are always warmly welcome -

24 March 2008

Ecology and Empire Along the Ancient Silk Roads

Ecology and Empire Along the Ancient Silk Roads
Seattle, Washington, USA
By Rob Harris
Rob Harris
ArcGIS 8.3 and Windows XP
Printer HP Designjet 5500
Data Source(s)
National Oceanic Atmospheric Administration/National Aeronautics and Space Administration Pathfinder Program, United Nations Environment Programme, U.S. Geological Survey, and historical and archaeological monographs and reports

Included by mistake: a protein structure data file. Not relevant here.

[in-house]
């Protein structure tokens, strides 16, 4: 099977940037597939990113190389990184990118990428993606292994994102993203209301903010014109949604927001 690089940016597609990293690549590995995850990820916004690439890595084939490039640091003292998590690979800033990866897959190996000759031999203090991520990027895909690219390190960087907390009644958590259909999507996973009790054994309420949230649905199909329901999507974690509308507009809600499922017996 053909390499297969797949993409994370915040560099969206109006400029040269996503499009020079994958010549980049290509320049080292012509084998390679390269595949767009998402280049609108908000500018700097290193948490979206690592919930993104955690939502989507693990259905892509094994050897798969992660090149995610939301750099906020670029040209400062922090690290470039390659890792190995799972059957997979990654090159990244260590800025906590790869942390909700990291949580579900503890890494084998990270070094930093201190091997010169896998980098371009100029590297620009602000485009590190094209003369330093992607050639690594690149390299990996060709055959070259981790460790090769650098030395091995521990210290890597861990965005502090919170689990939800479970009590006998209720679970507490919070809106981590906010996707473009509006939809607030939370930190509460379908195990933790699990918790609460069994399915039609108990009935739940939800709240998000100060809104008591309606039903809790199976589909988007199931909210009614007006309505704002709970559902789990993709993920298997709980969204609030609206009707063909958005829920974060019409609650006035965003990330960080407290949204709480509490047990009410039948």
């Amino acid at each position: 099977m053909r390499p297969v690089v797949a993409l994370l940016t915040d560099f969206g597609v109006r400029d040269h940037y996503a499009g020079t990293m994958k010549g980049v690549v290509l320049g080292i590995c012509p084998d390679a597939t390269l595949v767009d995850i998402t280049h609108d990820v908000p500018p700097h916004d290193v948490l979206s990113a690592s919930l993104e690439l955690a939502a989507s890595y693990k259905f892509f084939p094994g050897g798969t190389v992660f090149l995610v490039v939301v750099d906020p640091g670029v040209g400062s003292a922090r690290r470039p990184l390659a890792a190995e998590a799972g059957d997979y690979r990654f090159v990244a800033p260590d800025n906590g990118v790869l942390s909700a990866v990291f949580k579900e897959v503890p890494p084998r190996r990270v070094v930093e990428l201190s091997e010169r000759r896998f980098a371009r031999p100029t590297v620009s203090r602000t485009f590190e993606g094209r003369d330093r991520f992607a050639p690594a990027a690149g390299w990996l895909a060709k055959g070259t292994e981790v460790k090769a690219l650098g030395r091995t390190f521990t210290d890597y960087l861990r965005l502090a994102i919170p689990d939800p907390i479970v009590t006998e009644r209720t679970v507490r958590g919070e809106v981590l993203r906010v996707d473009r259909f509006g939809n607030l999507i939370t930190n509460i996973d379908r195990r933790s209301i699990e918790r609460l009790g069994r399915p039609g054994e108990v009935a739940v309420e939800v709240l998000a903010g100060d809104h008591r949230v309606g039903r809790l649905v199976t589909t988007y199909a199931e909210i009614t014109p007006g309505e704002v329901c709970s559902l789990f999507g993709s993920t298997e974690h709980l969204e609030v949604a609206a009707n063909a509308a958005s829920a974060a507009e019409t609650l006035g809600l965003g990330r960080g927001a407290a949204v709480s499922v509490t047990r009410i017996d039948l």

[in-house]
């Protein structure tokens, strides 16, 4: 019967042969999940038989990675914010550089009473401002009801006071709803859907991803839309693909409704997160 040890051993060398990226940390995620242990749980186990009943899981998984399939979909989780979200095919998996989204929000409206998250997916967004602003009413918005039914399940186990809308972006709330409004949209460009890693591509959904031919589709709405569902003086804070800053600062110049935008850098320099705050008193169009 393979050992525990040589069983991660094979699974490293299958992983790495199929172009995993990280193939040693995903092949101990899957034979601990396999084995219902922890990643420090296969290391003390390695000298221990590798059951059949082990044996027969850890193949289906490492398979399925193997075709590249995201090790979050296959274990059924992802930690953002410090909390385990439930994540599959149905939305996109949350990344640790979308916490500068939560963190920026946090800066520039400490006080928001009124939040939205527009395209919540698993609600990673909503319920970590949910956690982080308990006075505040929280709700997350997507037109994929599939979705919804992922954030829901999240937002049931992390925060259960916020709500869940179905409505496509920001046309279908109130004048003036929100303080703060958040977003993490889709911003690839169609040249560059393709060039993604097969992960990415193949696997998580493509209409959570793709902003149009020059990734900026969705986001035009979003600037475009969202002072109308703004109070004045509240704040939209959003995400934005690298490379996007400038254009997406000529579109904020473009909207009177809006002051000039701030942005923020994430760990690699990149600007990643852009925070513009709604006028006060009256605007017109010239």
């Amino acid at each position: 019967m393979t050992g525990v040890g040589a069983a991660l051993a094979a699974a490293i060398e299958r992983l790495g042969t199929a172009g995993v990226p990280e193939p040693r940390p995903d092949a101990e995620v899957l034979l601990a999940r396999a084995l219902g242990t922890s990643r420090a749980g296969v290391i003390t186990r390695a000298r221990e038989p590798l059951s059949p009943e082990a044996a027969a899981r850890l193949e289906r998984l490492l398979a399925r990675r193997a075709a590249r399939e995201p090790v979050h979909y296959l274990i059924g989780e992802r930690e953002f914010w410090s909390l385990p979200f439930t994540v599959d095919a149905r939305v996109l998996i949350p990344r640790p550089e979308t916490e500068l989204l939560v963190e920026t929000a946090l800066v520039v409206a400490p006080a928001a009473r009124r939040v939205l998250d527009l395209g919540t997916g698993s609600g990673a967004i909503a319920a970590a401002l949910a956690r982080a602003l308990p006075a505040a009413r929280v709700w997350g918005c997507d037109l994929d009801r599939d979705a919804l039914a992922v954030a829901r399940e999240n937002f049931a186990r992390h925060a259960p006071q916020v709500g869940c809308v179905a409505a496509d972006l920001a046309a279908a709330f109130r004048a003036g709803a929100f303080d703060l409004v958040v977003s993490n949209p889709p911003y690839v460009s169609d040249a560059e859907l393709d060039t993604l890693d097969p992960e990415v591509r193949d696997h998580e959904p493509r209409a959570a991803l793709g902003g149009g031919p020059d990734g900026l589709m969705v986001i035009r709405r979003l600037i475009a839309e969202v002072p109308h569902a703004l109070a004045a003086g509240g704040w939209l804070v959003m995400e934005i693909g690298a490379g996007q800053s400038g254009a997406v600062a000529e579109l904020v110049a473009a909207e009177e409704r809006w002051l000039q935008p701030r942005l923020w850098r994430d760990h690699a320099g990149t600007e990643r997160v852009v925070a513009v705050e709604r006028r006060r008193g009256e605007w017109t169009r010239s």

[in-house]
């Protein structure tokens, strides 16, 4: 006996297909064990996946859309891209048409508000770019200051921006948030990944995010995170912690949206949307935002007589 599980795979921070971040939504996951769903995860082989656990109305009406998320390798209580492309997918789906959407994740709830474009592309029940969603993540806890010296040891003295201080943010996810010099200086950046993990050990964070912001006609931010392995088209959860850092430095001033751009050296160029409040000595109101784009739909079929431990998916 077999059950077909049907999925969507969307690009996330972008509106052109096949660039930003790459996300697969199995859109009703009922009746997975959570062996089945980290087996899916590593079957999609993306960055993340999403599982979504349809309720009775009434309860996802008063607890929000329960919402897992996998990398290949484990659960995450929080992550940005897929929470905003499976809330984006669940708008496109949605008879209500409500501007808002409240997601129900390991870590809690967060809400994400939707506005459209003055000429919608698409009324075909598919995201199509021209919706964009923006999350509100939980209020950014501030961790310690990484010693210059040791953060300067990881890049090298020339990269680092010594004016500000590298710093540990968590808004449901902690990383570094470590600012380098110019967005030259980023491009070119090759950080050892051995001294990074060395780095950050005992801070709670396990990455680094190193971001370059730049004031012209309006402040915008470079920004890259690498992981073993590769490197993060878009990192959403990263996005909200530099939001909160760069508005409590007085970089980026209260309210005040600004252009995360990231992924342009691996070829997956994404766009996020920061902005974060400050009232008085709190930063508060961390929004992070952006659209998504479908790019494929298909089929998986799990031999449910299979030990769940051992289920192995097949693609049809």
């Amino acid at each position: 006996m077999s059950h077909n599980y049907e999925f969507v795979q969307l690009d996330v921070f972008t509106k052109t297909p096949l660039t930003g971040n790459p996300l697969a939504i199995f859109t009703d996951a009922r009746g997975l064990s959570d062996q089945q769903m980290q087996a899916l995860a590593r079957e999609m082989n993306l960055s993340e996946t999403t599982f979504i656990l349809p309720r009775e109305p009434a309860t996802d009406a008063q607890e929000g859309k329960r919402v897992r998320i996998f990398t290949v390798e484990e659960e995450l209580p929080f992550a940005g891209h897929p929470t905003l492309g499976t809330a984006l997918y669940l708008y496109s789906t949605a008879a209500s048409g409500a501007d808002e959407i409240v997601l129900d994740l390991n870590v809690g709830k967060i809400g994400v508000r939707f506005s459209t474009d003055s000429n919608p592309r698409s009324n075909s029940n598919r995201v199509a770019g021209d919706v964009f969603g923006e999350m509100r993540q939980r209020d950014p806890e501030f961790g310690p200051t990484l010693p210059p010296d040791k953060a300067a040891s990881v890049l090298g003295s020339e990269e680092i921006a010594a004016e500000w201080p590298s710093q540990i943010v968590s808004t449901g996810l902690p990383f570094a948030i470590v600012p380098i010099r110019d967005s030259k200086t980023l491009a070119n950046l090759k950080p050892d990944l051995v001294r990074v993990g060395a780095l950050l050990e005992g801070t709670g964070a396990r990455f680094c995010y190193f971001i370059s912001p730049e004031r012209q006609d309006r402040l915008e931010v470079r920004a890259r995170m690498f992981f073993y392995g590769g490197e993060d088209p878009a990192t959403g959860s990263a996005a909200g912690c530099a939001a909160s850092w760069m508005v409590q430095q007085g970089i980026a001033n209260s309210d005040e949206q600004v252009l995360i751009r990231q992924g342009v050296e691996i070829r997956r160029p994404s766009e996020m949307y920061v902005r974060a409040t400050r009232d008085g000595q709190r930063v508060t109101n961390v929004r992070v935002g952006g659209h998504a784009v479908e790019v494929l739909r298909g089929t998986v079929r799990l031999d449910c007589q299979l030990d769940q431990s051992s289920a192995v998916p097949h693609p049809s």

[Elevation, Mean Annual Precipitation, Soil Production Index)

The goal of this map is to provide a way to visualize the ecological context of the Silk Roads. The broad ecological zones of Asia and Europe - the steppes, deserts, montane forests, and alluvial floodplains - are approximated by modern land cover. Traversing these distinct ecological zones is a complex set of medieval trade routes that connected major cities and empires of the day. By examining the complex geography of these trade routes, the map seeks to enrich our understanding of the relationship between ecology, economy, and empire during one of the most important periods in human history.

Silk roads trade routes

Please note that the above details were correct on the day this post was published. To suggest an update, please email the site's editor at